hejhej-mats: Yoga with a cause
Sophie Zepnik and Anna Souvignier from hejhej-mats. Photo: Christin Schwarzer Photography
Sophie Zepnik and Anna Souvignier have always shared a common passion for green living. Originally from Germany, they got the idea for hejhej-mats — a yoga mat company using recycled materials and closed-loop production — during their studies in Malmö.
“We were both looking into master's programmes and knew that Sweden was ahead of the game when it came to sustainable development and innovation. That's when we found the Leadership for Sustainability master's programme at Malmö University, and were super happy to both get accepted,” says Anna.
“Neither of us had the intention of starting our own business but the idea came after visiting an art exhibition that criticised yoga practitioners for not thinking about the environmental impact of the yoga mats they practice on.”
And so, the idea behind hejhej-mats was born: yoga mats made from foam cut-offs rather than natural materials that lead to deforestation. The closed loop production model means that the mat can also be recycled at the end of its lifespan.
“We try to have a social impact as well; the logo is sewn on by individuals with disabilities who have a harder time getting access to the labour market, and part of our profits are donated to an NGO for children's education,” says Sophie.
Although the company is thriving (they've received ample press in magazines such as Vogue and are currently completely sold out of mats) the journey hasn't been easy; one and a half years passed between the initial idea and having the product in hand. Getting financial support from Drivhuset, Malmö University's centre for student innovation, was key to their success.
“We're sure that without the University's help we would never have been able to take this idea as far as we've done,” Anna says.
“From the very beginning, no-one questioned our ability to found our own sustainable start-up, and having that support from the get-go made us think ‘Okay, we can do this'.”
Caroli Park: Sanctuary from stress
Photo: Ezana Mussie and Fernanda Jaraba from Caroli Park
This month, Malmö locals have been able to visit a space that was formerly closed to the public — the desacralised and privately owned Caroli Church. The church welcomes anyone who wants to hang out in what has now been transformed into an indoor park. Passersby can come and grab a book to read, relax in a deck chair by the plant-adorned altar, or bring their kids to run around in the play area among the pews.
When Ezana Mussie and Fernanda Jaraba decided to create a serene space in the city, Caroli Church was just what they were looking for.
“We developed a project plan during a course we both did as part of our Urban Studies master's programme at Malmö University. The idea is based on what we call ‘urban sanctuaries', which are places for relaxation that are free of advertisements, entrance fees or the pressure to consume,” explains Fernanda.
“Caroli Church was perfect because it's in the middle of the city, unused, and has this particular, tranquil atmosphere,” Ezana adds.
Caroli Park has been immensely popular since opening, with up to hundreds of visitors daily and a team of enthusiastic volunteers helping out with everything from collecting donations to building furniture.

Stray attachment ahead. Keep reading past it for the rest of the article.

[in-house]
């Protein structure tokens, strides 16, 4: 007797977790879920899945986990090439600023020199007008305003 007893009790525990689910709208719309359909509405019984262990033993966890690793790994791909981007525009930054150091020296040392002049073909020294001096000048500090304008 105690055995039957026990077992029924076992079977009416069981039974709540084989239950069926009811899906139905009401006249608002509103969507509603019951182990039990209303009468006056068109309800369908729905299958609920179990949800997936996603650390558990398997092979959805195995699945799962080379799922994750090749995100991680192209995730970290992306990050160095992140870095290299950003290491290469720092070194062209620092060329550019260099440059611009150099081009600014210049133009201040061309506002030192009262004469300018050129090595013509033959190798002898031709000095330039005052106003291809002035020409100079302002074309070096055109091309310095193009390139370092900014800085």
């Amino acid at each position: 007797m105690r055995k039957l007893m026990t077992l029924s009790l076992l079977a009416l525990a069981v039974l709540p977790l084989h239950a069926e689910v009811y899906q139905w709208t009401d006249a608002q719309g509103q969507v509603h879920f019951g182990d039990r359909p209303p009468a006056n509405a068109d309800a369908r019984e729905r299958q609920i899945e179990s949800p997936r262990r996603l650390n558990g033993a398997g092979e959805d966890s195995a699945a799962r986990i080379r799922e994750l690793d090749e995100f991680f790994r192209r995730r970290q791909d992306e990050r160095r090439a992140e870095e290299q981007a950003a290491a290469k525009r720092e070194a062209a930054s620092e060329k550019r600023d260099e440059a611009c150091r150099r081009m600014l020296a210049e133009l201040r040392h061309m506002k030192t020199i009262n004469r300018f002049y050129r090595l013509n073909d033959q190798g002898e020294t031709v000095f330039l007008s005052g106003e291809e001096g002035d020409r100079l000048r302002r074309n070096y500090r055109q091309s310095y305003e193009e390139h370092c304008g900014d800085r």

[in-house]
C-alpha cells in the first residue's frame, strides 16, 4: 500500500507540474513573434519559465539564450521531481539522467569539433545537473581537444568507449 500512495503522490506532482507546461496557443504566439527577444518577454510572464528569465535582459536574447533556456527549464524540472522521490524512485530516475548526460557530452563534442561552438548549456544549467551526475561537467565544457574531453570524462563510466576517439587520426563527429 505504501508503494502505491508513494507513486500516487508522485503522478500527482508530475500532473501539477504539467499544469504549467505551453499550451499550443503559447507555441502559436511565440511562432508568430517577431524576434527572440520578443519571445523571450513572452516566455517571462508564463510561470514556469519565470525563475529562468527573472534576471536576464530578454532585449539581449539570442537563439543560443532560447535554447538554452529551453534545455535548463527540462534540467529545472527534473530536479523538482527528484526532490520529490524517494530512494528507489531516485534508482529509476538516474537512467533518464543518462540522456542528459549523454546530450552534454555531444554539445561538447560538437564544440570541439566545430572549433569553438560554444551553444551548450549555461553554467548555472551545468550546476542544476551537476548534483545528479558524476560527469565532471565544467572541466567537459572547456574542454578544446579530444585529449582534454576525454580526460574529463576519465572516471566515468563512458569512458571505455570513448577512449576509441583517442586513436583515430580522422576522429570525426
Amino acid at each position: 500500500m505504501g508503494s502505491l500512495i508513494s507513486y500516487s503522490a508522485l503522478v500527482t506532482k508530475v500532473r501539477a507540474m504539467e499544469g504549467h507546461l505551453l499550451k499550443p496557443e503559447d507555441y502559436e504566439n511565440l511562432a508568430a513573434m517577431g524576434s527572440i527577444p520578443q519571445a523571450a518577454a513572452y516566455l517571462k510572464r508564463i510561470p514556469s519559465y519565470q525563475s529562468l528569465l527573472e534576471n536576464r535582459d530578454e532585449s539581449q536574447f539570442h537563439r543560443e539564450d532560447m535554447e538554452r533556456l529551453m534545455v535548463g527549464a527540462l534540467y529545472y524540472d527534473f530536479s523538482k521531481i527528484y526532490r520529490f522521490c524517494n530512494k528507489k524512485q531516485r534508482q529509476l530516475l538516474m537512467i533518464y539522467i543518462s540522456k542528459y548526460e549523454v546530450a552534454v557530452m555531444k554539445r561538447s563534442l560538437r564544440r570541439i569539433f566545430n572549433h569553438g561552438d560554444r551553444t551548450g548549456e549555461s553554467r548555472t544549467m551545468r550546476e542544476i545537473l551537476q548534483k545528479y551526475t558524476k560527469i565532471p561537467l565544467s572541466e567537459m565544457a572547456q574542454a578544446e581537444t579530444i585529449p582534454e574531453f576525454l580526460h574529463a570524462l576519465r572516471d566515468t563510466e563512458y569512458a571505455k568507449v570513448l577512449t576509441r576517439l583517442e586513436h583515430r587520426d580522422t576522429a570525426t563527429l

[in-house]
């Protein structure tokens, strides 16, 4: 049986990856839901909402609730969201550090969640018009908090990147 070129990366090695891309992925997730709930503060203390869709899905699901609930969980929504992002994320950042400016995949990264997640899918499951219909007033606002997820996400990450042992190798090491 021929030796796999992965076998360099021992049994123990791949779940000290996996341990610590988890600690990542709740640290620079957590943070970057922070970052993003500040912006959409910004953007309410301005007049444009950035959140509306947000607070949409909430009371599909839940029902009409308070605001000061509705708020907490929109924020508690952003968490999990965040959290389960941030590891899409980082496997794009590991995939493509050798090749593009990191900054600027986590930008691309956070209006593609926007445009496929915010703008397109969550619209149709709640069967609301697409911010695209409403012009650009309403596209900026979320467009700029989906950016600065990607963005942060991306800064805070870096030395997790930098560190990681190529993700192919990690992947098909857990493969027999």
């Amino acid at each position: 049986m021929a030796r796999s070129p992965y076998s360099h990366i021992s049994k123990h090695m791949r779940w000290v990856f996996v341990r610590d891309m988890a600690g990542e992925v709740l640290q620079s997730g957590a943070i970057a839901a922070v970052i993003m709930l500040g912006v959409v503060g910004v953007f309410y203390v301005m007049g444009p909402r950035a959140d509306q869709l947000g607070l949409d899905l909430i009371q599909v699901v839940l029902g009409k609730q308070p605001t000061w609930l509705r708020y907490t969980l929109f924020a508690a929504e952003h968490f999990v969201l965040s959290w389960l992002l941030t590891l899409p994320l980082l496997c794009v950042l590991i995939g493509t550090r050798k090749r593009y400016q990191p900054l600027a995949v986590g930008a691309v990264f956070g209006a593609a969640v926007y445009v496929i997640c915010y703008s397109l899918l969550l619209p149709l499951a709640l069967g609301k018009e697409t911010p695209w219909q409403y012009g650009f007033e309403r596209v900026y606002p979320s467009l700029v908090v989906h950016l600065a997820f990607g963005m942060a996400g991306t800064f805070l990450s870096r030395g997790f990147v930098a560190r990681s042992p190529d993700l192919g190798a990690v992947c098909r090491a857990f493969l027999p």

Ezana and Fernanda are observing how people interact with the space so that they can recreate the project elsewhere.
“We hope to find more opportunities to make urban sanctuaries like this one. Stress levels are increasing, the city is becoming denser and we need more spaces that are not focused on reducing people to consumers or different types of productive citizens,” says Ezana.
Fernanda agrees that stress is a big problem.
“There's a tendency to feel like you're constantly wearing a mask or performing in a certain way. It would be nice if people could be themselves and disconnect from those pressures not only in their own homes, but also in public.”
Coastlines: The ABCs of climate change
Photo: Coastlines typeface
Climate change is a pressing issue for all of us, but it's not always easy to make sense of the science behind facts and figures. Wanting to present the geographical impact of climate change in a way that was accessible and interesting, Johan Elmehag decided to create a typeface based on what coastlines will look like in future.
“It can be unsettling to receive facts, so I wanted to make something that was easy to grasp and not intimidating. I created a future map based on what the world would look like if all the ice caps melted, and started to see letter forms in exposed areas. I found an A in the north of Italy, for example, and realised that these letters could be used to organise geographical information.”
The Coastlines typeface, which has been downloaded by people across the globe, also includes links to articles about flood control, natural disasters and sea levels.
Johan, who is currently doing an internship at a design studio in Oslo, developed the custom font while studying at Malmö University.
“I think Malmö University provides a great space to explore yourself and meet people who share the same interests as you. You actually learn the most from your classmates, especially in creative subjects, because there is so much group work and discussion,” he says.
Johan is aware the letter shapes are “eccentric” and hopes this will encourage people to look into why the letters look weird and what they mean. Next year, he is planning to launch his own type foundry.
“I think artists can be anarchists when it comes to putting forward ideas, but we also have to be sensitive about the kind of work we produce because we have a power to build concepts in other people's minds. That's something I've understood after studying visual communication — what a great impact art actually has on our conception of the world. I think we have a big responsibility.”
This article was produced by Malmö University.